Belial’s Brood [Night Horrors: Spilled Blood]

Hello Requiem readers! This time I’ve got a little preview of the Belial’s Brood from Spilled Blood. Before we get into that, I want to take a moment to talk about what Spilled Blood is. First, it’s a Night Horrors book. This means that it is full of antagonists to use both in your Requiem games, and other Chronicles of Darkness games. It’s also a way for me to introduce some new 2e bloodlines, especially utilizing something that we haven’t done before, which is bloodlines that share something other than clan. There are a few words in the introduction about that specifically, but I hope to also put more detail into an upcoming bloodlines book that will explain how such things come about. But expect to see some covenant specific bloodlines in this book.

The book is broken into three chapters: antagonistic bloodlines, vampire antagonists, and non-vampire or vampire-adjacent antagonists. So instead of having a book completely themed for vampire or non-vampire antagonists, we have a mix of all types in this book. Hopefully, you’ll find something to terrorize your players with in these pages.

With that, have a small preview of the vampire antagonists, the Belial’s Brood.

Our practices

Members of Belial’s Brood can think, reason, and decide a course of action. They can cover their tracks, blend in with society, and uphold the Masquerade when they have to, because all Claimed have a talent for survival. Most often, this is expressed through the Bestial Triad: through destroying threats, through instant gratification, and through control and dominance. In this regard, most Brood practice some form of diablerie as Amaranth remains the ultimate expression of dominance between Kindred. Many Brood adhere to the notion of survival-of-the-fittest and devour the souls of weaker Kindred as mercy killings.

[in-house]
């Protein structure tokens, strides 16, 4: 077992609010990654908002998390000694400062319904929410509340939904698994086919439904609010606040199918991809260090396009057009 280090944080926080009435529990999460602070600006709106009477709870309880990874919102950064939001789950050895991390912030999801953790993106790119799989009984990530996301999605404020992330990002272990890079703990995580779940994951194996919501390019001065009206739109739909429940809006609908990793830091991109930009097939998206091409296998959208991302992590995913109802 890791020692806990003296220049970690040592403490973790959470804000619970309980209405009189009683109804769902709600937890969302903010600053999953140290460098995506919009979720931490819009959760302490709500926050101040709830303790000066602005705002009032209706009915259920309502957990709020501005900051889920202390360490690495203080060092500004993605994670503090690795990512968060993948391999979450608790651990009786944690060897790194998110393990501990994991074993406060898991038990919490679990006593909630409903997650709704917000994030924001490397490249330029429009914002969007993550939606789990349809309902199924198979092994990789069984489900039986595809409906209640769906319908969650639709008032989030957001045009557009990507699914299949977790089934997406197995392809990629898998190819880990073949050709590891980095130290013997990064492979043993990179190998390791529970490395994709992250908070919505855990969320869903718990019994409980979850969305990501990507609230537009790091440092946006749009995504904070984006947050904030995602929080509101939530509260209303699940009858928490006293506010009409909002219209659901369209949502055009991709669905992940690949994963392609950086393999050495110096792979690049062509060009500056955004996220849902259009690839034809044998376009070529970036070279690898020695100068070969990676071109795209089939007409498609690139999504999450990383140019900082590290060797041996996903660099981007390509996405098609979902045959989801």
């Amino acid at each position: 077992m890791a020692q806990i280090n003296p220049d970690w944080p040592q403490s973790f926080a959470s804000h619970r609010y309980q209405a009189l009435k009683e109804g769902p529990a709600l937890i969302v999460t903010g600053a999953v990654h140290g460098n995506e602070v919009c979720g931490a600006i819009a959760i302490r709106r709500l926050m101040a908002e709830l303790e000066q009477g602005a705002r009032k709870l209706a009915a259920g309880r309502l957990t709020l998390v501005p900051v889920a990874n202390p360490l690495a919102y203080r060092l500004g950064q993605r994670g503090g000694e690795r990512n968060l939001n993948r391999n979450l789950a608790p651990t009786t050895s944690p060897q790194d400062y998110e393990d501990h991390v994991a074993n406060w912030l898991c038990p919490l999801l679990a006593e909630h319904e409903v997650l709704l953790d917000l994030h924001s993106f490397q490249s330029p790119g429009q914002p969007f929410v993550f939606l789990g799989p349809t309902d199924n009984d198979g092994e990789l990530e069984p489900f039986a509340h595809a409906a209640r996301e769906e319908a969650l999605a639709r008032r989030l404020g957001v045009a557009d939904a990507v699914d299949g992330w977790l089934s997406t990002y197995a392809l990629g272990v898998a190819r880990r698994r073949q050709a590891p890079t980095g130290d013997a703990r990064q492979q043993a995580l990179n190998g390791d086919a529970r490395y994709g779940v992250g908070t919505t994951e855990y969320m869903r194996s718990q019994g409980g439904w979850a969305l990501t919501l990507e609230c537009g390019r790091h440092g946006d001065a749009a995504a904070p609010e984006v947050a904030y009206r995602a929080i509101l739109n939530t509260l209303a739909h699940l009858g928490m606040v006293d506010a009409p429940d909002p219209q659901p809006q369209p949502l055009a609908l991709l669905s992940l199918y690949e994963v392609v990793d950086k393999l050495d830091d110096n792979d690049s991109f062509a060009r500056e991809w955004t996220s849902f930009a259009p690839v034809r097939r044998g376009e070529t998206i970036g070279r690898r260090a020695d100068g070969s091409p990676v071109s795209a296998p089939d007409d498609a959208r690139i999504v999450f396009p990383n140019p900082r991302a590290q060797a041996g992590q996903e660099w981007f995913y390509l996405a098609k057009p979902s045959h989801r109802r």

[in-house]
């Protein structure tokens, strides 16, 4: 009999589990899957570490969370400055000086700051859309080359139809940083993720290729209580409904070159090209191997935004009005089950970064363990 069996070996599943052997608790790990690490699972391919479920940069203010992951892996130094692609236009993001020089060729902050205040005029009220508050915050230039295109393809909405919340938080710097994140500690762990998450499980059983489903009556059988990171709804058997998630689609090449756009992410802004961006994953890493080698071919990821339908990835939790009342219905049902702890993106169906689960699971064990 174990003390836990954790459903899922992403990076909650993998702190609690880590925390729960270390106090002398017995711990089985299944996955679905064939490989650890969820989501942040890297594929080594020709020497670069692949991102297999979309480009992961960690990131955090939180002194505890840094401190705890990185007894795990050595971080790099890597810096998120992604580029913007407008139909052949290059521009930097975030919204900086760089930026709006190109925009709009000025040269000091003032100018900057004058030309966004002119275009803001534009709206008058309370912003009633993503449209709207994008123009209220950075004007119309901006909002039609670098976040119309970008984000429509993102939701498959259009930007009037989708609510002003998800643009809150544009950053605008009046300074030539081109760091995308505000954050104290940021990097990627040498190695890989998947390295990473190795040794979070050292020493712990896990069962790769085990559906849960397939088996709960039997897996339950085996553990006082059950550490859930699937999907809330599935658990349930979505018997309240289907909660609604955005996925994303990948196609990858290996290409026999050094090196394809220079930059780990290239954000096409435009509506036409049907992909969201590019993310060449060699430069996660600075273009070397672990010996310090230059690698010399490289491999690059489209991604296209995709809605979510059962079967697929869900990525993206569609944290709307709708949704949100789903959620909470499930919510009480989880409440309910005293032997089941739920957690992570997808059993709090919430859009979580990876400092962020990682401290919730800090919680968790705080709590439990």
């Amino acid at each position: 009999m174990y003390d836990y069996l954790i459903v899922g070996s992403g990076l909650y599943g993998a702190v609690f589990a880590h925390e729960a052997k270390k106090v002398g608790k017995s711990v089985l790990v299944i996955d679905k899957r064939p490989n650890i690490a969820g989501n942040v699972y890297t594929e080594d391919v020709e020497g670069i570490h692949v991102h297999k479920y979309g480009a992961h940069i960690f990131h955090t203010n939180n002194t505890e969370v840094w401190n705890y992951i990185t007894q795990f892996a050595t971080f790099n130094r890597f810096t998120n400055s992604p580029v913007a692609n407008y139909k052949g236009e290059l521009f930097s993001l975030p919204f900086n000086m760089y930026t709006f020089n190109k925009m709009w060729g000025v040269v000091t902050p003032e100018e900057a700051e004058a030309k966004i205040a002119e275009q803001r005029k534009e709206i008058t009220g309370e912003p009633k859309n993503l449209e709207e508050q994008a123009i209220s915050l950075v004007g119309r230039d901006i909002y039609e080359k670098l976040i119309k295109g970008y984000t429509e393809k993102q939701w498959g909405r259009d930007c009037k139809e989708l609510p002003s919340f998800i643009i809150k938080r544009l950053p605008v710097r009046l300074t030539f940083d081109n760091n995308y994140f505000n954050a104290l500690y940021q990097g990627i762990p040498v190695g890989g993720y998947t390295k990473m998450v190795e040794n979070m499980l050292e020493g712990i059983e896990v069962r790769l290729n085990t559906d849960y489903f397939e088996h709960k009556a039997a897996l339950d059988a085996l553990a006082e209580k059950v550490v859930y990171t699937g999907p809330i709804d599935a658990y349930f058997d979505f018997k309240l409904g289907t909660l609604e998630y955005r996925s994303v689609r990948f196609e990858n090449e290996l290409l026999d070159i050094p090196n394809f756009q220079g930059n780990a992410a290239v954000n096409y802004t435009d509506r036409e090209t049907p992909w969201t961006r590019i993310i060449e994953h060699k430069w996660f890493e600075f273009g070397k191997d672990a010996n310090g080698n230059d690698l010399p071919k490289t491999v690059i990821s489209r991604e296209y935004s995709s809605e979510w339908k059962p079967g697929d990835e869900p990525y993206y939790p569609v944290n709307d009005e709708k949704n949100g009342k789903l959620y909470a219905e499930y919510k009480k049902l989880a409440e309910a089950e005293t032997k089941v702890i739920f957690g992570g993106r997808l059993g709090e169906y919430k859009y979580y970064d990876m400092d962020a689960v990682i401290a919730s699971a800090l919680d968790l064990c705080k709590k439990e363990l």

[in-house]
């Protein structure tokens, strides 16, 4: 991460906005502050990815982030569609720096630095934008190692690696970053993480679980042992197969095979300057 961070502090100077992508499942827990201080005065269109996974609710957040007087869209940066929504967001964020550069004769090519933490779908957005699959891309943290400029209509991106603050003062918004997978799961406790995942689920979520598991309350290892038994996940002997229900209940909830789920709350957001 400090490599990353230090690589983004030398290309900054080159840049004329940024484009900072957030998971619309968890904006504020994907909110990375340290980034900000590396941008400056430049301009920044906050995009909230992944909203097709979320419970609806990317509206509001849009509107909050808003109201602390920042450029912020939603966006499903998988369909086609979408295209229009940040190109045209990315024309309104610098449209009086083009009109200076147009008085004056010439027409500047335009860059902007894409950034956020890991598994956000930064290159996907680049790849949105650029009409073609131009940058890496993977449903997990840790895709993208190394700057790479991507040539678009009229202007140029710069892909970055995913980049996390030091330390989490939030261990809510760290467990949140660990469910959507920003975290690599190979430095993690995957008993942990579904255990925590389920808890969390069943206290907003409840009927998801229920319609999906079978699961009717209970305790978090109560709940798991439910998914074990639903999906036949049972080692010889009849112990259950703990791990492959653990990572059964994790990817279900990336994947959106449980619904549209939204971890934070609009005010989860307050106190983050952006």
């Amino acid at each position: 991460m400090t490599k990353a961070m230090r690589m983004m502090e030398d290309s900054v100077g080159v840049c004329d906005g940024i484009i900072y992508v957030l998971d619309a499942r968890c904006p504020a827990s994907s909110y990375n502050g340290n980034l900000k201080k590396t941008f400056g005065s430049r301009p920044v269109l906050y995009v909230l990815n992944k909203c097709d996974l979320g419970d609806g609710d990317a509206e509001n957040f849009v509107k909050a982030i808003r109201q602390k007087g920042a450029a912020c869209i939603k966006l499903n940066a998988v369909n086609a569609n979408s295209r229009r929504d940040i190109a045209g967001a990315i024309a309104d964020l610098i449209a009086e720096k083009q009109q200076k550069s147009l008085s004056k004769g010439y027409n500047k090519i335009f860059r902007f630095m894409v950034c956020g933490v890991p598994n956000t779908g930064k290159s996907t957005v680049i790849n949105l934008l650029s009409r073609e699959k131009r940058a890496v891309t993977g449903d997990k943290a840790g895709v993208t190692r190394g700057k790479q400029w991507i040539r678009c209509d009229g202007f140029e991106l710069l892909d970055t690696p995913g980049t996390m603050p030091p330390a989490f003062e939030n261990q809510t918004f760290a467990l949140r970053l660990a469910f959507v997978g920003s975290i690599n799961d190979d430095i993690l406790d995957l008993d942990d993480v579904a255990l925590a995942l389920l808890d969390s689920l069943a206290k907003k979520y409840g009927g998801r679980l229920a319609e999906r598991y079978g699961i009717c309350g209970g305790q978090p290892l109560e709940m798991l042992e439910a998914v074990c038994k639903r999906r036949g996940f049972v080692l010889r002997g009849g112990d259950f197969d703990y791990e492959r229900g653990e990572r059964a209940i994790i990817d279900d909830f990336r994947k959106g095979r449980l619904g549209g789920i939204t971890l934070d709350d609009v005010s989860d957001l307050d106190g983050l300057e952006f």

Very few Kindred actively seek to become Claimed, but many are drawn to them by circumstance. As a Kindred experiences loss, violence, or trauma, and as they slide further down the bestial rabbit hole — losing more and more of their humanity — many find reasons and means to expedite the process. Many choose to end their lives before becoming draugr. Others, believing that redemption is impossible but not wanting to exist as draugr, actively chase the legends and philosophies of the Brood in a desperate attempt to survive with their psyche intact. The Beast roars in their ears, yearning for freedom, until one day the Kindred gives in and the draugr is unleashed. All Brood were once draugr, but not all draugr become Brood. Most don’t, in fact. Only when a powerful enough Beast takes hold of the conscious, does the draugr evolve in a process the Brood call the Claiming.

There is some debate within Kindred society if the Claiming is a forced process or an emerging evolutionary step within all Kindred. For many, this is a terrifying prospect because it suggests that the beast can take over even the most noble and pious of Kindred. And for those who believe Belial still exists, it means that a single voice can corrupt Kindred society. Those who adhere to the latter suggest that Belial, whatever their gender or origin, is forcing a dark vision and twisted philosophy upon the most vulnerable within Kindred society.

Beyond the Claiming, Brood do not often attempt to embrace another because when they do the results are always disastrous. The Brood embraces either fail or result in mindless draugr. Indeed, Invictus sires tell their childer of what occurred during the nights of the Camarilla wherein Belial, the First Brood, attempted to embrace an army of ghouls only to accidentally create an army of draugr.

Those who seek to become Claimed follow a dangerous path. This path becomes even more treacherous once the Claiming is successful, as all of Kindred society universally despises the Brood. The Brood claim this hate comes from those who fear what they do not understand. Nevertheless, they do what they must to survive and sometimes congregate with others of like mind. These groups are called clutches. An Apex commands each clutch. Apexes usually have the highest Blood Potency, and they have proven their ability to both kill as well as command. While there are no formal customs or codified written laws that govern Claimed society, all follow three very simple precepts: